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Peter Goodman
Computer science student interested in programming languages and compilers.
Computer science student interested in programming languages and compilers.

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Recently I released Granary 2 ( as an open-source project. Granary 2 is a dynamic binary translator for 64-bit Linux programs. What makes Granary 2 really interesting is its "dynamic inline assembly". To instrument a program, you specify assembly instructions that you want to have inlined into the program's code. Dynamic inline assembly is higher level than normal assembly: it allows you to use virtual registers, placing the burden of complicated register allocation and state saving/restoring on the binary translator. There are many other interesting features in Granary 2. Go check it out! 

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This weekend I fixed one of Granary's [1] outstanding code cache corruption bugs. The symptoms of the bug was that, every now and then, some translated code would cause a spurious fault. When disassembled, it was clear that at least 16 bytes of the faulting basic block had been overwritten (corrupted) with zeroes.

When interpreted by the hardware, zeroes are valid instructions, and so control would pass through them and silently corrupt some registers as well as not correctly do what work was expected by the immediately following non-corrupted instructions. These following instructions would typically raise a fault, thus drawing attention to the issue.

I suspected that the problem was an errant memset somewhere due to the nicely aligned size and disposition of the corruption. But how does one find one offending memset in ~60k [2] lines of code? Granary provides the tools to solve this problem nicely.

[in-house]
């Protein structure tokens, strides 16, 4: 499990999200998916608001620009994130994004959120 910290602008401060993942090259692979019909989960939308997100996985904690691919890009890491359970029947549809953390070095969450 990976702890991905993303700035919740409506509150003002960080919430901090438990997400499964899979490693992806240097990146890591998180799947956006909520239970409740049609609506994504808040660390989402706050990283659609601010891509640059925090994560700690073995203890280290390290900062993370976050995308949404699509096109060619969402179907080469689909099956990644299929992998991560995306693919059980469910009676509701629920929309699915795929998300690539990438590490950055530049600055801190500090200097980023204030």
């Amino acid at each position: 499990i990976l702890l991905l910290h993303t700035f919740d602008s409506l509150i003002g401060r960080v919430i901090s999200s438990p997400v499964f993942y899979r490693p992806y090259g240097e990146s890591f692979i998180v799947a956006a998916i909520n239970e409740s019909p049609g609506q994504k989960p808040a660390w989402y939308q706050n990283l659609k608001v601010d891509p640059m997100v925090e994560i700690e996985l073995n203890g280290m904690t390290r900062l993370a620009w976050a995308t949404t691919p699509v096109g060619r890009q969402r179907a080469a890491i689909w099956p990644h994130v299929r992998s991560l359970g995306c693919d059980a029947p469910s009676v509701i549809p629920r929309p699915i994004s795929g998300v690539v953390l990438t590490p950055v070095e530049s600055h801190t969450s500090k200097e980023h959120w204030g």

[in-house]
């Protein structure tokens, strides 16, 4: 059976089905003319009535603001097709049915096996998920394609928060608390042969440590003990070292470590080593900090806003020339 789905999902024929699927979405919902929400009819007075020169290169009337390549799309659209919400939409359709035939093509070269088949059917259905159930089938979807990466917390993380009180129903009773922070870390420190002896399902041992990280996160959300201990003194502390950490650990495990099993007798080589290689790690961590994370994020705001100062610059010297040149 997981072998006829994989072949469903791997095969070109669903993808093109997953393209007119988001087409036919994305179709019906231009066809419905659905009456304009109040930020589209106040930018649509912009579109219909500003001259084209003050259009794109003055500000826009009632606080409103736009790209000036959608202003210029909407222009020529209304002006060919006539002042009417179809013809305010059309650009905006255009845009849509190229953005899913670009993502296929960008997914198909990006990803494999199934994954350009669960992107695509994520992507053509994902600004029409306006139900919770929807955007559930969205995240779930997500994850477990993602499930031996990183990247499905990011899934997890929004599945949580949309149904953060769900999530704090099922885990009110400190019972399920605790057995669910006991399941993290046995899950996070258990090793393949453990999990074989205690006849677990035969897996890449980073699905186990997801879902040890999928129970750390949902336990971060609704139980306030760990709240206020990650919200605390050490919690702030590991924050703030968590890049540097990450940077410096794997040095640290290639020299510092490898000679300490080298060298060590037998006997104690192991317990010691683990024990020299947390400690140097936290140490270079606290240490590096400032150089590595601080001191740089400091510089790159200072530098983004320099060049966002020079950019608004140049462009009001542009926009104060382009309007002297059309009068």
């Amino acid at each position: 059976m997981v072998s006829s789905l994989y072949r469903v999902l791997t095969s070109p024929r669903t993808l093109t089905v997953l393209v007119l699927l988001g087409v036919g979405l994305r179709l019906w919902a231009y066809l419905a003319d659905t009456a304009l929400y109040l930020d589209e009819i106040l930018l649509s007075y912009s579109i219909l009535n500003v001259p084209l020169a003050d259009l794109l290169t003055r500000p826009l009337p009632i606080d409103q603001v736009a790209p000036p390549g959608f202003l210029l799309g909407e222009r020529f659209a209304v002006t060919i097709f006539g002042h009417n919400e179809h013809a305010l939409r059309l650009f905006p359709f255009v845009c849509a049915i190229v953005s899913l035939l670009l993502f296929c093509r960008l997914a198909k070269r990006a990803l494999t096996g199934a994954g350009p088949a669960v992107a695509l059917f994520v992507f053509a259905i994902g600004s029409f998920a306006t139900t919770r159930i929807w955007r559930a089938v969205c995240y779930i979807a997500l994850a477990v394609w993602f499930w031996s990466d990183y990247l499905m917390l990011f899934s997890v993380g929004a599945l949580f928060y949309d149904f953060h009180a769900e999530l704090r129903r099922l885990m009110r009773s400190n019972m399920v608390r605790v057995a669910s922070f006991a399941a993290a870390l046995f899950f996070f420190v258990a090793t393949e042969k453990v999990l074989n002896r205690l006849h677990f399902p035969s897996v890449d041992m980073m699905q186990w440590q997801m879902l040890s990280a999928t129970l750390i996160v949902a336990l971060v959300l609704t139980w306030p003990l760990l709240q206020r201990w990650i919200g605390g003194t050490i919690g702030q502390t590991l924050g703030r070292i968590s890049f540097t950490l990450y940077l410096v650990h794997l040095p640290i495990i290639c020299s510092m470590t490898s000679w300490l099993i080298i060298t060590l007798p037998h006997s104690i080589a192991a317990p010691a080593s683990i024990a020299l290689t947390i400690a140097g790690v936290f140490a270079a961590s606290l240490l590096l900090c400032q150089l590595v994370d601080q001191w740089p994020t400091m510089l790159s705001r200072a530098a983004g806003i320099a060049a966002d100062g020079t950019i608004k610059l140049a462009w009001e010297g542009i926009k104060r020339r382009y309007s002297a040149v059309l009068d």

To set up the solution, I started by zero-initializing the whole code cache, so that its initial "empty" state was distinguishable from a state where it contains instructions. Then, I used Granary's hot-patching interface to globally replace memset [3] with a different version that detects if memset is writing to the code cache. If so, then a GDB breakpoint is triggered any time the memset overwrites a non-zero (i.e. initialised) byte.

This found the bug and offending stack trace [4] immediately. The problem was a simple mistake: I had put a memset too early in some code--before a check to make sure that the memset should be done! [5] Otherwise, this weekend I knocked down a bunch of other bugs too. Next up, dealing with "BUG: Bad rss-counter state" when mounting and instrumenting an ext3 file system for instrumentation in a dual core VM instance.


0xEA7DEADBEEFFEE1FULL, my new favourite 64-bit constant.

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Granary's source code is now publicly available under the BSD license: The Granary blog can also be found at: